Returning to that innate, actual, natural hunger is an important process in healing the relationship with food because of the idea of restricting and not listening to your internal cues. Let’s say intermittent fasting is one that I like to talk about. People are not honoring their innate hunger cues when they’re hungry and only eating via a prescribed window. Their hunger as an adaptation to starvation becomes less knowledgeable. They’re used to bypass it. They don’t hear it and they’re not in tune with their bodies anymore. They trust the external clock rather than their internal innate cues. They stop working.
You mentioned dissociating. People like Peter Levine and the people who do somatic therapy have become aware that through the downloading of these traumatic energies, many people are walking around cut off at the neck. Whatever’s happening at the neck down, they’re not tuning into those cues, maybe for decades. Is that something that you try to work to address? If so, what kinds of tools do you have to help people address that?
It’s tough to increase interoceptive awareness. You have to tread carefully with it. Someone has to be ready to feel their body again after being disconnected for so long. In terms of eating, it is being mindful and aware. Start to enjoy your eating practice as a part of self-care. Sit down with your meal without distractions. Notice the smell and texture, and think about who had to touch this food in order for it to be in front of you, from the person in the field who harvested the wheat in your sandwich, from the person at the factory who works on the machines to the advertising company that put together the logo for the bag that the bread comes in.
Connecting to the food and the entire experience of eating is working towards trying to get that innate body trust back. It’s treading carefully on opening up those channels of feeling in your body. There are different exercises and tools we utilize in intuitive eating in regard to fullness. There are some exercises for drinking water, trying to feel the water and feel your belly expand. It’s not necessarily utilizing food but feeling what water feels like in your stomach, going back to those complete basics. It’s being non-distracted and completely in tune with your body to start building back some awareness.
Is your experience as the coach, the dietician, or the therapist in this process significantly different for you than it was before you got in this? If so, how?
As a clinical dietician in long-term care, it was black and white. It was numbers, meds, labs, anthropometrics, and data. I’m treating the whole person. I’m treating a body-mind connection. The work is much more fulfilling. It’s person-centered care. We’ve always talked about person-centered care in clinical areas, but there is nothing like doing this deep intensive outpatient counseling from, I wouldn’t say, a less clinical, but a less medical approach because you include mind and body. That wasn’t prevalent in the traditional model of care.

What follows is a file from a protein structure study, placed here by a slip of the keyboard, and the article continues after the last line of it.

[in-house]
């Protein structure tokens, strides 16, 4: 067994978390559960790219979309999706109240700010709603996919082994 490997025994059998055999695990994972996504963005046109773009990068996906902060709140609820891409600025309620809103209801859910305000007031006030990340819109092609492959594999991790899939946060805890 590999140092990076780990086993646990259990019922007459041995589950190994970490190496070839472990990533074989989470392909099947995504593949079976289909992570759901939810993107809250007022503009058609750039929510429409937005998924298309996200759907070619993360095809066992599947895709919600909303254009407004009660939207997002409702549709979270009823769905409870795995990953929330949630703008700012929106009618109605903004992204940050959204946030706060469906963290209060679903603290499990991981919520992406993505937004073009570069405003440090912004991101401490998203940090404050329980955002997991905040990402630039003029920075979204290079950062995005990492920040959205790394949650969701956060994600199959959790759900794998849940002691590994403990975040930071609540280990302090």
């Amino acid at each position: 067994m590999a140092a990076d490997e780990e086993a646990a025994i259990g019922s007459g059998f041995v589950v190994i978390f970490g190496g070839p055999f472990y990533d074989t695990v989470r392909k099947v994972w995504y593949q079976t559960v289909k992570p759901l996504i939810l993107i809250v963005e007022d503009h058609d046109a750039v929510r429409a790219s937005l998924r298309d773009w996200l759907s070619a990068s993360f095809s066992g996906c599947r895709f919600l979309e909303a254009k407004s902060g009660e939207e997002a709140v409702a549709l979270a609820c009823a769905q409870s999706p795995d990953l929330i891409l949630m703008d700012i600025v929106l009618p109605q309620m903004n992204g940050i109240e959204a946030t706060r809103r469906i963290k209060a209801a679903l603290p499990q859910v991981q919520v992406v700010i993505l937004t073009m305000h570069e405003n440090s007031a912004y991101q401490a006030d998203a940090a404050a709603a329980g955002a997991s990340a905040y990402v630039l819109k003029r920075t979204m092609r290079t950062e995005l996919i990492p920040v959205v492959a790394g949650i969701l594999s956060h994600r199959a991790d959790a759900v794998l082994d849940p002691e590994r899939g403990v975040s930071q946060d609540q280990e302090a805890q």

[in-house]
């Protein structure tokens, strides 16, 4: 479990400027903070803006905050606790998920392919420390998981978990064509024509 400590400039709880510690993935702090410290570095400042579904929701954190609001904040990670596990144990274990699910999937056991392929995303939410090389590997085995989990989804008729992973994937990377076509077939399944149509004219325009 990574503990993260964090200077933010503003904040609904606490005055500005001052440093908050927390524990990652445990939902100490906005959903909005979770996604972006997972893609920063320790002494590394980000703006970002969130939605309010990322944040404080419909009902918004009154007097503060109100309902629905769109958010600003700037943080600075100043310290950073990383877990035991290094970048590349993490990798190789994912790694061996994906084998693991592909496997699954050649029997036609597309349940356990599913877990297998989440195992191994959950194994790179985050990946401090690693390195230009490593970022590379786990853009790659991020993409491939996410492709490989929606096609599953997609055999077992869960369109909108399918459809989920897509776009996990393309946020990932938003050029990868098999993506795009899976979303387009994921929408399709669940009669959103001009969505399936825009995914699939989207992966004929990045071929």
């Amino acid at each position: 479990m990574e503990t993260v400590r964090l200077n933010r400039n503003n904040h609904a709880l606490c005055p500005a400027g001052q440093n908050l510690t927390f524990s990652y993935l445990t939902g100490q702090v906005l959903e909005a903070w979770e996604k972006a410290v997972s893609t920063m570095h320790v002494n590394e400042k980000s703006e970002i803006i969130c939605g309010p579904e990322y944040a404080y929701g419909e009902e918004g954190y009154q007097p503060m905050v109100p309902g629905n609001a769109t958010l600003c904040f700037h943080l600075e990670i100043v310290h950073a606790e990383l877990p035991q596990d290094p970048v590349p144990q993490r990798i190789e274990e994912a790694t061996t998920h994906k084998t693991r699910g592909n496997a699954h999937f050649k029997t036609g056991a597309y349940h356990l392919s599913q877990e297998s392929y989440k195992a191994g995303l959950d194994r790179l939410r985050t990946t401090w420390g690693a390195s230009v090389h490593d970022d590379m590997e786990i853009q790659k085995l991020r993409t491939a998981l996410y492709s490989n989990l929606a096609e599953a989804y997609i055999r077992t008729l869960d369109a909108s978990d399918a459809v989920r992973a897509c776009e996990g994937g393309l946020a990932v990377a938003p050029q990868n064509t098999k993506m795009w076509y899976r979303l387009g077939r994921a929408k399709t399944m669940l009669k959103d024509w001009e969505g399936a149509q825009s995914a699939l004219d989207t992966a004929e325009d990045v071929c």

I need to take more classes. I have to expand my knowledge set in different therapies and get supervision that I didn’t necessarily need as much because of the whole psychological aspect of my work now, which is rewarding. It’s almost made me want to change careers a few times and go back to school to become a psychologist. I’m not doing it.
I can’t recommend that because you’re going to lose this other focus that you bring, this other energy field that you bring in when you come in from the knowledge of the diet, physiology, and nutrition that many people that I talk to, as medical doctors go through medical training, and they get no nutritional training.
No, they don’t. They get one class. They often do harm, unfortunately, not intentionally, but they don’t have the knowledge.
They don’t have that breadth of knowledge in that area. I would imagine that you’d be more effective in gradually expanding some of the supervision, classes, and things of a psychological nature or specific therapy interventions and blending that into that core that you already have. You’d be much more effective that way and do the things that a psychologist can’t without that training. I got a little bit of an idea about this intuitive eating, but what about the health at any size? How do you help me expand an awareness of what that’s about?